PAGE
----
Use Bayesian Averages to Improve Rating Sorting in your Elasticsearch Index

EDIT: There were two typos in this article. In the formula we were wrong about the position of one of the arguments which made it wrong, we invite you to check again the formula so you can fix it too. And in the Elasticsearch painless script, a subtlety of the Java language will make a division of a double variable by a long variable outputting a long rounded (badly indeed) so you have to be sure all your variables are doubles. If you never read the article, it is now correct and you don’t have to worry about it!

Our modern life is dominated by ratings, whether we go shopping, to the restaurant and even when looking for a spa. But how do we make sure these ratings are accurate? How could you, with an Elasticsearch cluster, sort by these ratings?

In this post we will work with a list of Book. When using the average rating sorting, we will get strange results: a Book with only one vote and a 10 average rating on top of the listing followed by another one with 100 votes and an average rating of 9,2 – this doesn’t make any sense.

This is why you would want to use some complex formula to take everything into account. In this post we’ll present to you what the Bayesian average is and how you can use it with a database and Elasticsearch to improve your sorting.

Bayesian average, what?

A Bayesian average is a method of estimating the mean of a population using outside information, especially a pre-existing belief, which is factored into the calculation. This is a central feature of Bayesian interpretation. This is useful when the available data set is small.

From https://en.wikipedia.org/wiki/Bayesian_average.

I’m feeling the same as you are now: that quote didn’t help me understand and I was even more intrigued when reading this; what helped me was reading a practical usage of this method.

In our case, we have a Book resource that can be rated from 1 to 10. So all the users of our website can rate that Book and when the users are searching in the catalog, we want the default sorting to be based on this rating.

That’s why we want to weigh this average by the number of voters of all the Book. Here is a more comprehensive formula:

Bayesian average formula

  • “b” annotation refer to book related values;
  • “ab” annotation refer to “all book” related values;
  • “v” indicate the count of votes, so “Bv” will be the count of votes for a specific book, and “ABv” will be the count of votes for all the books;
  • “c” indicate the count of related object;
  • “a” will correspond to the average of the related object.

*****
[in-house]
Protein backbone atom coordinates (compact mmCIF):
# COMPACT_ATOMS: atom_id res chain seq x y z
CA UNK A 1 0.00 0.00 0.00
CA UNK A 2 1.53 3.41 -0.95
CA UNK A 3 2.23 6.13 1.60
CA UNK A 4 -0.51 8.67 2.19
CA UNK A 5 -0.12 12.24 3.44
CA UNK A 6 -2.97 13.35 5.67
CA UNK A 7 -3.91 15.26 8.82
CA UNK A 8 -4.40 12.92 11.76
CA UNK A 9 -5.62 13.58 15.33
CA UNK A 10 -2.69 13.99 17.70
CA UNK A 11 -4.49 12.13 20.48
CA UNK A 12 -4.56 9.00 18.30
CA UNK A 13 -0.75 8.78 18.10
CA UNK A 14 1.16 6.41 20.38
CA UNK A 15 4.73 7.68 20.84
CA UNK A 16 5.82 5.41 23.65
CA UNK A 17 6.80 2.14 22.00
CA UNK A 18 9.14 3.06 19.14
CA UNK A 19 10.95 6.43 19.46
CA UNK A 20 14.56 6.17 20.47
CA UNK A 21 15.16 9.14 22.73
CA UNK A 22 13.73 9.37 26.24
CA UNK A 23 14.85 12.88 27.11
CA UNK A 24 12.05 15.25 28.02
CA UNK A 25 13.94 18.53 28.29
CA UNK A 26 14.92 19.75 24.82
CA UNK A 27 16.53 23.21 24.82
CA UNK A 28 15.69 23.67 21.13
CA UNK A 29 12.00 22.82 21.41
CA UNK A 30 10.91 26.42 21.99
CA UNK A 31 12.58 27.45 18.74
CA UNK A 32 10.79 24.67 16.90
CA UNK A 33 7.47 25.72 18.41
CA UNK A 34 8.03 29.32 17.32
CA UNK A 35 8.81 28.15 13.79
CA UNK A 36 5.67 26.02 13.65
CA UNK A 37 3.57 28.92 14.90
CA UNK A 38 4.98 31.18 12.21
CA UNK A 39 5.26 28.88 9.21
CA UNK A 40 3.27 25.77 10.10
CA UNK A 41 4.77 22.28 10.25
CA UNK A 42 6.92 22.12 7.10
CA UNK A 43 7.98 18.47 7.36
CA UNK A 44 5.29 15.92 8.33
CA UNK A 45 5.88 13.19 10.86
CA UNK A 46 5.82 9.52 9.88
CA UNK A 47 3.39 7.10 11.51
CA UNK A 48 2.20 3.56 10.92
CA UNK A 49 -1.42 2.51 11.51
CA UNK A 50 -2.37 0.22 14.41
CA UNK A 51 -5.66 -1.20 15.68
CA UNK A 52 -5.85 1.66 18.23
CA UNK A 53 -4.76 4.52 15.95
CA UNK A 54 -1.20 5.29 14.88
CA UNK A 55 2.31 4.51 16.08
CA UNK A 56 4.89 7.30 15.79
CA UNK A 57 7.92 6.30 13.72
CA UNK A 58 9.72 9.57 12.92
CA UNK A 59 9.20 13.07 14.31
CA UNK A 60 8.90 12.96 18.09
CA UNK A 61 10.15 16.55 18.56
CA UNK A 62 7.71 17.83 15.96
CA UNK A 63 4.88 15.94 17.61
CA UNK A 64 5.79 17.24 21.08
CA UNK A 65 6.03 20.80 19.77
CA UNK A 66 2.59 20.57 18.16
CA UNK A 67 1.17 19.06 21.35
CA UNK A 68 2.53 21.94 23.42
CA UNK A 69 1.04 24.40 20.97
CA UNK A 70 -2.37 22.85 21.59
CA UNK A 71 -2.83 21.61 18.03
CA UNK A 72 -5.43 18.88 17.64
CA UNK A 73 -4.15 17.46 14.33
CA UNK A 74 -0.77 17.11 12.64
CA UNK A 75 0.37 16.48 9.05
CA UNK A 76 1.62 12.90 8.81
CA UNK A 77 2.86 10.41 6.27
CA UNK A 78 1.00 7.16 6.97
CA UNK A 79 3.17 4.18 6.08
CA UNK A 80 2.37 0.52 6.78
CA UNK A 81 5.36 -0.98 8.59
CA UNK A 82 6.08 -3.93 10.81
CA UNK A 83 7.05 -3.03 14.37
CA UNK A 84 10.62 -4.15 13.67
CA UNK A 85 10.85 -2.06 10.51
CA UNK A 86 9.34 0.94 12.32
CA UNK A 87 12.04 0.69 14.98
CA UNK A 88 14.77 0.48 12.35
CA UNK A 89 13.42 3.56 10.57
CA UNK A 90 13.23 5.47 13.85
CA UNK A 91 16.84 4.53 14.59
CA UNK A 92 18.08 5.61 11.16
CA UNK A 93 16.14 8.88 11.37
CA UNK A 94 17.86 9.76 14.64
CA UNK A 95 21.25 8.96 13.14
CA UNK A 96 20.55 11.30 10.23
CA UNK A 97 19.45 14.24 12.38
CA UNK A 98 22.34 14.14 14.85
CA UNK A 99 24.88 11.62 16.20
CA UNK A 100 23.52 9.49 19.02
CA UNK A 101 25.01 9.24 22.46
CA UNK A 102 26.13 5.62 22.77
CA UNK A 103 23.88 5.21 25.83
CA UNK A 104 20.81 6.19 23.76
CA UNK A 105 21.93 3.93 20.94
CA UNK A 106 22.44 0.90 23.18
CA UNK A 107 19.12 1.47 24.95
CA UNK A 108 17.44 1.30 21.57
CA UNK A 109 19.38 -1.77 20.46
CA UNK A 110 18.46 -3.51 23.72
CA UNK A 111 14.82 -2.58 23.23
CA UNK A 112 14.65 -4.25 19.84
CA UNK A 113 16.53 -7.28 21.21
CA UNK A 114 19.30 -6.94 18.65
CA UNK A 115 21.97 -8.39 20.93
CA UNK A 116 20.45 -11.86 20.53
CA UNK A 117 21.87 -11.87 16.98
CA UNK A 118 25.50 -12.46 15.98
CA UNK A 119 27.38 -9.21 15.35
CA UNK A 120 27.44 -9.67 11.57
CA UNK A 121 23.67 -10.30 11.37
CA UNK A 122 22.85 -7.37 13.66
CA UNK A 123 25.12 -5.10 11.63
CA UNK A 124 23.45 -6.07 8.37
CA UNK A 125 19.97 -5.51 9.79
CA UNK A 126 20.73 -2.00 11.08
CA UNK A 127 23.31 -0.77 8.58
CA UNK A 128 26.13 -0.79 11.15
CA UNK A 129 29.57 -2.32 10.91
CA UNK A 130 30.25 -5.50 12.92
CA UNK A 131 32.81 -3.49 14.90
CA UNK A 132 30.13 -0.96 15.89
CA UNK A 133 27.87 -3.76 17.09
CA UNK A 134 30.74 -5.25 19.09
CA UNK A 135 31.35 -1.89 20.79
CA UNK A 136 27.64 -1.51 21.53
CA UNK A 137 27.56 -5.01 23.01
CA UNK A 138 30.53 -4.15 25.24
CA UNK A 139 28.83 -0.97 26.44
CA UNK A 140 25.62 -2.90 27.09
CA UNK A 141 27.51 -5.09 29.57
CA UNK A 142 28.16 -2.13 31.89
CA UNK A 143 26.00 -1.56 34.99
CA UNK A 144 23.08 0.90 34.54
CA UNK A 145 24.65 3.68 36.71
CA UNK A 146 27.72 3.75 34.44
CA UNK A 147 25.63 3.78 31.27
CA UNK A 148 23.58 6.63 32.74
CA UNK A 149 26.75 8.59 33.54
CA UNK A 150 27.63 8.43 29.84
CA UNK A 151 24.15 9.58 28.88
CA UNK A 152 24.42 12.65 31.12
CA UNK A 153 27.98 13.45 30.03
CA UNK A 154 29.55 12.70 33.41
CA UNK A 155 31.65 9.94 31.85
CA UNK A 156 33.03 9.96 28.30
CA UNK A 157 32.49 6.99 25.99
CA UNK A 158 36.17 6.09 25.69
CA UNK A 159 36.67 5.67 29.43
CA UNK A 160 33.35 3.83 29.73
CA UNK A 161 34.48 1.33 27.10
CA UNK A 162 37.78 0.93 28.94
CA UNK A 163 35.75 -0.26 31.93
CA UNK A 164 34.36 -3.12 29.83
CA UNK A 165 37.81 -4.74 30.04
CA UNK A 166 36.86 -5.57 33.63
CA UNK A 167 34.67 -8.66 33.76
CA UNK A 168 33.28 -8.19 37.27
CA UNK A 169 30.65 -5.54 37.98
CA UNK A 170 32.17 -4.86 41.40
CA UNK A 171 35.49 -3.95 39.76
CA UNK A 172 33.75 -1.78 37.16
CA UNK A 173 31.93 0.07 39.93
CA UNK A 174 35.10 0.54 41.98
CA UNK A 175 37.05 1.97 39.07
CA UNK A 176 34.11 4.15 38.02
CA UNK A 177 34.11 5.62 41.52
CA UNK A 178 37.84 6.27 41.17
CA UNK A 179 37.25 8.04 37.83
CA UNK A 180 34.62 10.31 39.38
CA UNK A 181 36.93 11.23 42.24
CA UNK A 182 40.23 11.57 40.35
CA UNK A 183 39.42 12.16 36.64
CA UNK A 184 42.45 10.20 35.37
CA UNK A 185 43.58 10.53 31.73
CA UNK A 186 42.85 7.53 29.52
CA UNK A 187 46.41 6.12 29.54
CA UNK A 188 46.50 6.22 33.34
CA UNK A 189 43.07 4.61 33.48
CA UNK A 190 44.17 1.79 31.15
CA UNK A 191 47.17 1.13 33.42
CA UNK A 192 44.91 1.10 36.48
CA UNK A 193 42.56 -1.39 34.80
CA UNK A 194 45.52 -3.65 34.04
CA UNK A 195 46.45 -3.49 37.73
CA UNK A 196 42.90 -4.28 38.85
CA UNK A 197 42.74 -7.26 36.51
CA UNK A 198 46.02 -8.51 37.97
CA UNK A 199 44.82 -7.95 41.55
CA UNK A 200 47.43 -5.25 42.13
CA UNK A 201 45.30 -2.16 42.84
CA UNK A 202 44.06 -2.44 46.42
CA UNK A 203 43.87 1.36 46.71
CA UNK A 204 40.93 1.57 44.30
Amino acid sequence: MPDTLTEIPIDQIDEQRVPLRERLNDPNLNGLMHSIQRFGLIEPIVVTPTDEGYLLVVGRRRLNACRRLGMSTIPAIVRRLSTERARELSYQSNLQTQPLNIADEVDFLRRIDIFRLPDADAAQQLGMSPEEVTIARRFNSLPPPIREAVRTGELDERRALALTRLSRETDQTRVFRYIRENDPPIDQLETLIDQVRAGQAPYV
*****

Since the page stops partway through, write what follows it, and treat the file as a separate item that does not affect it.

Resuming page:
We did a sheet to see how that formula will behave based on several factors. So you can understand how the formula will distribute your elements based on their ratings.

Implementation

Now let’s apply this to our application! Here, we will use a Symfony application which allows us to bypass a lot of bootstrap and go directly to the interesting part. We have a database that contains users, books and ratings. Also, We have a book index in an Elasticsearch cluster that reflects our database books but normalized, with a extra field as following in our mapping:

mappings:
  dynamic: false
  properties:
    # other properties ...
    bayesianAverage:
      type: float

bayesianAverage will be used to sort the book index later on. We will need to fill that value. During index creation, we transform the Book entity into an Elasticsearch document, and we compute the Bayesian average.

class BookTransformer implements EntityTransformer
{
    private function createModel(Book $book, array $normalized): BookModel
    {
        $model = new BookModel();
        // some assignations to fill my model

        $distribution = $this->ratingsDistribution->get($book->getId());
        
        $ratings = new RatingModel();
        $ratings->set1($distribution[1]); // Count of "1" ratings for this book
        $ratings->set2($distribution[2]); // Count of "2" ratings for this book...
        $ratings->set3($distribution[3]);
        $ratings->set4($distribution[4]);
        $ratings->set5($distribution[5]);
        $ratings->set6($distribution[6]);
        $ratings->set7($distribution[7]);
        $ratings->set8($distribution[8]);
        $ratings->set9($distribution[9]);
        $ratings->set10($distribution[10]);
        $ratings->setCount(array_sum($distribution));
        $model->setRatings($ratings);

        $model->setBayesianAverage($this->bayesianAverage->compute($ratings));

        return $model;
    }
}

Here we have a RatingsDistribution service1 we use to compile all votes for a given Book within an array of integers with all possible ratings! That way we can assign our Book model with the number of voters for each rating and the total count of voters. These values will be used later on to calculate the Bayesian average from inside Elasticsearch.

And we are also seeing a BayesianAverage service we used to do calculations. Here is what it looks like:

class BayesianAverage
{
    public function allVotesCount(): int
    {
        $result = $this->connection->fetchAssociative('SELECT COUNT(id) as count FROM rating;');

        return (int) $result['count'];
    }

    public function allAverageRating(): float
    {
        $result = $this->connection->fetchAssociative('SELECT AVG(r.rating) as average FROM rating r;');

        return (float) $result['average'];
    }

    public function allCount(): int
    {
        $result = $this->connection->fetchAssociative('SELECT COUNT(b.id) as count FROM book b;');

        return (int) $result['count'];
    }

    public function compute(RatingModel $bookRatings): float
    {
        $bookCount = 0 === $bookRatings->getCount() ? 1 : $bookRatings->getCount();
        $inter = $this->allCount() / ($bookCount + ($this->allVotesCount() / $bookCount));
        $avg = (($bookRatings->get1Count() * 1) + ($bookRatings->get2Count() * 2) + ($bookRatings->get3Count() * 3) + ($bookRatings->get4Count() * 4) + ($bookRatings->get5Count() * 5) + ($bookRatings->get6Count() * 6) + ($bookRatings->get7Count() * 7) + ($bookRatings->get8Count() * 8) + ($bookRatings->get9Count() * 9) + ($bookRatings->get10Count() * 10)) / $bookCount;

        return $inter * $avg + (1 - $inter) * $this->allAverageRating();
    }
}

For our implementation we will cache global variables with a 1 hour time to live:

  • all Bookvotes count in a bayesian_all_votes key;
  • all Book average rating in a bayesian_all_average_rating key;
  • Book count in a bayesian_all_count key.

Then we have a calculate method which makes all required calculations to get our Bayesian average for a given Book ratings distribution. Now, we are able to fill our index on creation with a correct Bayesian average on all our Book models!